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Armed Federal Marshals Seize Millions of Pills from Pharmaceutical Plants

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The New York TimesMarch 5, 2005
By GARDINER HARRIS

WASHINGTON, March 4 - Angered by quality-control problems it said had dragged on for more than two years, the Food and Drug Administration used armed federal marshals to seize millions of tablets of two medicines from facilities in Tennessee and Puerto Rico operated by GlaxoSmithKline, the agency said Friday.

The drugs are the antidepressant Paxil CR, which had $725 million in sales last year and is used by some 450,000 patients in the United States each month; and Avandamet, a diabetes medicine, whose sales are undisclosed but are far smaller.

The F.D.A. said that neither pill was medically necessary and that many alternatives existed for both. It added that it knew of no patients harmed by the poorly made pills and said patients could safely take any pills they had left.

Officials at both the agency and GlaxoSmithKline said they could not predict when or how the manufacturing problems would be resolved, though the company said it satisfied the agency’s concerns about Paxil CR last November.

Despite the absence of evidence that the pills had harmed anyone, the agency said, a drug maker must be able to assure the public that its products are properly made.

“F.D.A. and the Department of Justice will not allow drug manufacturers to ignore our high public health standards for drug manufacturing,” said John M. Taylor, the agency’s associate commissioner for regulatory affairs.

GlaxoSmithKline’s shares slid $1.59 Friday, to $48.91, a decline of 3.15 percent.

The problems were detected when inspections beginning in February 2002 at the plant in Cidra, P.R., revealed that Paxil CR tablets tended to split, leaving patients with half a tablet with no medicine and another half with no buffering substance.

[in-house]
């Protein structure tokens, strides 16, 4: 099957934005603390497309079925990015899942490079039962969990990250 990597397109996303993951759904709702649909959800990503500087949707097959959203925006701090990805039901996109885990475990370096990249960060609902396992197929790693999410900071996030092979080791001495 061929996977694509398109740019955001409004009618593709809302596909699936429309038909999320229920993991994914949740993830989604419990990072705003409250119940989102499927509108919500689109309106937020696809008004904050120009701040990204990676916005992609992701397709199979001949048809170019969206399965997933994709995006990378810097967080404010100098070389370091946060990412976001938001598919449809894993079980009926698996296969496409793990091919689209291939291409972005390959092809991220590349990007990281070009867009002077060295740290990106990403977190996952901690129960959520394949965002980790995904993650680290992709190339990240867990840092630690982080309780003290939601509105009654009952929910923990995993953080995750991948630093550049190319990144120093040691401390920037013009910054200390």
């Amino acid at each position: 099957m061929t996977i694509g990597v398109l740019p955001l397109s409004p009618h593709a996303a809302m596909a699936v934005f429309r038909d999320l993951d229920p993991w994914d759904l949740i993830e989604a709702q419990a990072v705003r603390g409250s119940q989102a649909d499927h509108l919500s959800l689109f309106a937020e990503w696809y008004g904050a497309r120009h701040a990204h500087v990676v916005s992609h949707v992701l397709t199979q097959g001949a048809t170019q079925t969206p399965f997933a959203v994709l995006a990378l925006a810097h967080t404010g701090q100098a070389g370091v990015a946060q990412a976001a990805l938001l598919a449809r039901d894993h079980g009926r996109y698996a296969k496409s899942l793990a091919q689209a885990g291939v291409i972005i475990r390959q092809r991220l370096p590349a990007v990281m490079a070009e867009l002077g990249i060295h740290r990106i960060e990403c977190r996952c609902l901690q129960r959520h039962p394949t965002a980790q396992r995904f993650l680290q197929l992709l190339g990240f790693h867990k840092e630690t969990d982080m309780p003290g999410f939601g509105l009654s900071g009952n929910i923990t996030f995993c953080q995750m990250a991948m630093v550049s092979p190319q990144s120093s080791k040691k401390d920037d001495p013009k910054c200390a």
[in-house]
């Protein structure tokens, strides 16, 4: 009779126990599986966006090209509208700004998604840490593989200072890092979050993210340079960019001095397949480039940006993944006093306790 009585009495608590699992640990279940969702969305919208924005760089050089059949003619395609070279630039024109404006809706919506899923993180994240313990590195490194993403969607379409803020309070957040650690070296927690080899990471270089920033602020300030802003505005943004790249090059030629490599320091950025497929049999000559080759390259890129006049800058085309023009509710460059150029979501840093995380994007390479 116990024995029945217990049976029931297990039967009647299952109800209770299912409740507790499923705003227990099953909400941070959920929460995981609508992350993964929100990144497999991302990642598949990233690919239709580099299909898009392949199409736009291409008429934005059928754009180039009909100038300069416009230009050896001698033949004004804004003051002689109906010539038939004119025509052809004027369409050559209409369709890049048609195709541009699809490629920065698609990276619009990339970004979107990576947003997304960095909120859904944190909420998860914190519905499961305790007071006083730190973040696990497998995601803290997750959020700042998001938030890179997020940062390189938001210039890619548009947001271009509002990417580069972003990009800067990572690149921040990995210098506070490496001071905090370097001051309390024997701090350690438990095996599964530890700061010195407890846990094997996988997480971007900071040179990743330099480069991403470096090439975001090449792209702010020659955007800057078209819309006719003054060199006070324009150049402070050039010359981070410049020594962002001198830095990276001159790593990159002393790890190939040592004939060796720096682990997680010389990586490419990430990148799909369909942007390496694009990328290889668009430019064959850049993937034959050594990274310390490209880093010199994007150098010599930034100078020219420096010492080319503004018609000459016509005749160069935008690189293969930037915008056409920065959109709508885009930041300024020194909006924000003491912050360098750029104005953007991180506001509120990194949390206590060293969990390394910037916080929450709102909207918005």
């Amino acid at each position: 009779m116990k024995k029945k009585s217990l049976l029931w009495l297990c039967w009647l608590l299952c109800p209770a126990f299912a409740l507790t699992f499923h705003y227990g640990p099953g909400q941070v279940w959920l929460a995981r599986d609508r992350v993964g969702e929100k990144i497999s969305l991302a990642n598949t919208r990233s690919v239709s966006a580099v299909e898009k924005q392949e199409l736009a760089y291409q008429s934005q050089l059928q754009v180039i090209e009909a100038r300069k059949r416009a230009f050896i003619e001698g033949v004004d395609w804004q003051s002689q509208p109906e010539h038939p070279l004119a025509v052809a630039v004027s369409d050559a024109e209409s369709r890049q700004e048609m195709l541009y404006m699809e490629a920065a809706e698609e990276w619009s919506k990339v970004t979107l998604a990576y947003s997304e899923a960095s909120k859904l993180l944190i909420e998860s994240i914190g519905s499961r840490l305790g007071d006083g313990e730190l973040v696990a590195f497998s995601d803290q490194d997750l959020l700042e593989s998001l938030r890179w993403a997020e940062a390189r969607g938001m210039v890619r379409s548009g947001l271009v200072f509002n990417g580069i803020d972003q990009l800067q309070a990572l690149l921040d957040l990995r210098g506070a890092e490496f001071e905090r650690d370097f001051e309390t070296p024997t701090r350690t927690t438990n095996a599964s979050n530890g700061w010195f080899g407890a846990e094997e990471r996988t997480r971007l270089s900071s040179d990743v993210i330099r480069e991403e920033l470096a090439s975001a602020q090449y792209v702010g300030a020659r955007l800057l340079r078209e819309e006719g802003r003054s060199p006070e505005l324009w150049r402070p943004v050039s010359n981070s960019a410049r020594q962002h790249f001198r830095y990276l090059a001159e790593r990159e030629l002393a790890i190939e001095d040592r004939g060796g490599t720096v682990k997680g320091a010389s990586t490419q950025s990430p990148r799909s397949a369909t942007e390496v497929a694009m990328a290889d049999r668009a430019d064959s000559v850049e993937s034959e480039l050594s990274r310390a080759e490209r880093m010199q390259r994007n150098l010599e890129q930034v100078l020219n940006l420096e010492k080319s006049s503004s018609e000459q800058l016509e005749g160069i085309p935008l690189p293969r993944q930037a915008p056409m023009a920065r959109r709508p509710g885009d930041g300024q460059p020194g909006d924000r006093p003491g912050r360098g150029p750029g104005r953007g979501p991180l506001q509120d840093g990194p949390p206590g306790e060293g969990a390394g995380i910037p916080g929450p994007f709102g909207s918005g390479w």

Avandamet is a combination of two diabetes drugs, Avandia and metformin. GlaxoSmithKline could not guarantee the potency of the Avandia portion, the agency said.

Officials said the problems persisted despite an F.D.A. warning letter and more inspections. The company’s inability to figure out what was going wrong was worrisome, they said.

Nancy Pekarek, a GlaxoSmithKline spokeswoman, said the company believed that it had resolved its dispute with the drug agency by recalling many of the pills made before November and inspecting those made afterward.

Paxil CR is a “controlled release” version of the antidepressant. Many analysts say GlaxoSmithKline created it to fight off generic competitors to Paxil in the United States, where the CR version is almost exclusively sold. The company said that version was easier to tolerate than Paxil.

Still, Dr. James McGough, a professor of psychiatry at the University of California, Los Angeles, said, “Most patients who are currently receiving Paxil CR could easily switch to generic versions of Paxil without any loss of benefit.”

Ms. Pekarek said that all “bi-layer” tablets like Paxil CR tended to split and that the company’s new inspection process ensured that damaged tablets were not shipped to pharmacies.

F.D.A. officials and a top drug manufacturing consultant dismissed that explanation, saying many companies were able to make bi-layer tablets that are not prone to splitting. They added that inspections were unlikely to catch all the damaged pills.

“You cannot just say you’ll pick out the bad ones,” said a top former GlaxoSmithKline manufacturing executive, speaking on condition of anonymity because he now consults for drug companies. “We’re not making strawberries here.”

Schering-Plough, Eli Lilly, Wyeth and Abbott Laboratories all have run afoul of F.D.A. manufacturing rules in recent years. Schering-Plough paid a $500 million fine in 2002.

“We felt that we have been working with the firm for a couple of years now, and although they have made some progress in correcting the problems we felt that without our intervention we couldn’t get them to where they needed to be,” said an F.D.A. official, who spoke on condition of anonymity.

Ms. Pekarek said the problems with the pills were unlikely ever to hurt patients. Patients who took an inert half of Paxil CR would be no worse off than if they had simply skipped a day’s dose - something that happens often, she said.

But Dr. Jeffrey Lieberman, a professor of psychiatry at Columbia University, said Paxil was the wrong drug to skip for a day. Paxil remains in the bloodstream far shorter than Prozac.

Copyright 2005 The New York Times Company

FAIR USE NOTICE: This may contain copyrighted (© ) material the use of which has not always been specifically authorized by the copyright owner. Such material is made available for educational purposes, to advance understanding of human rights, democracy, scientific, moral, ethical, and social justice issues, etc. It is believed that this constitutes a ‘fair use’ of any such copyrighted material as provided for in Title 17 U.S.C. section 107 of the US Copyright Law. This material is distributed without profit.



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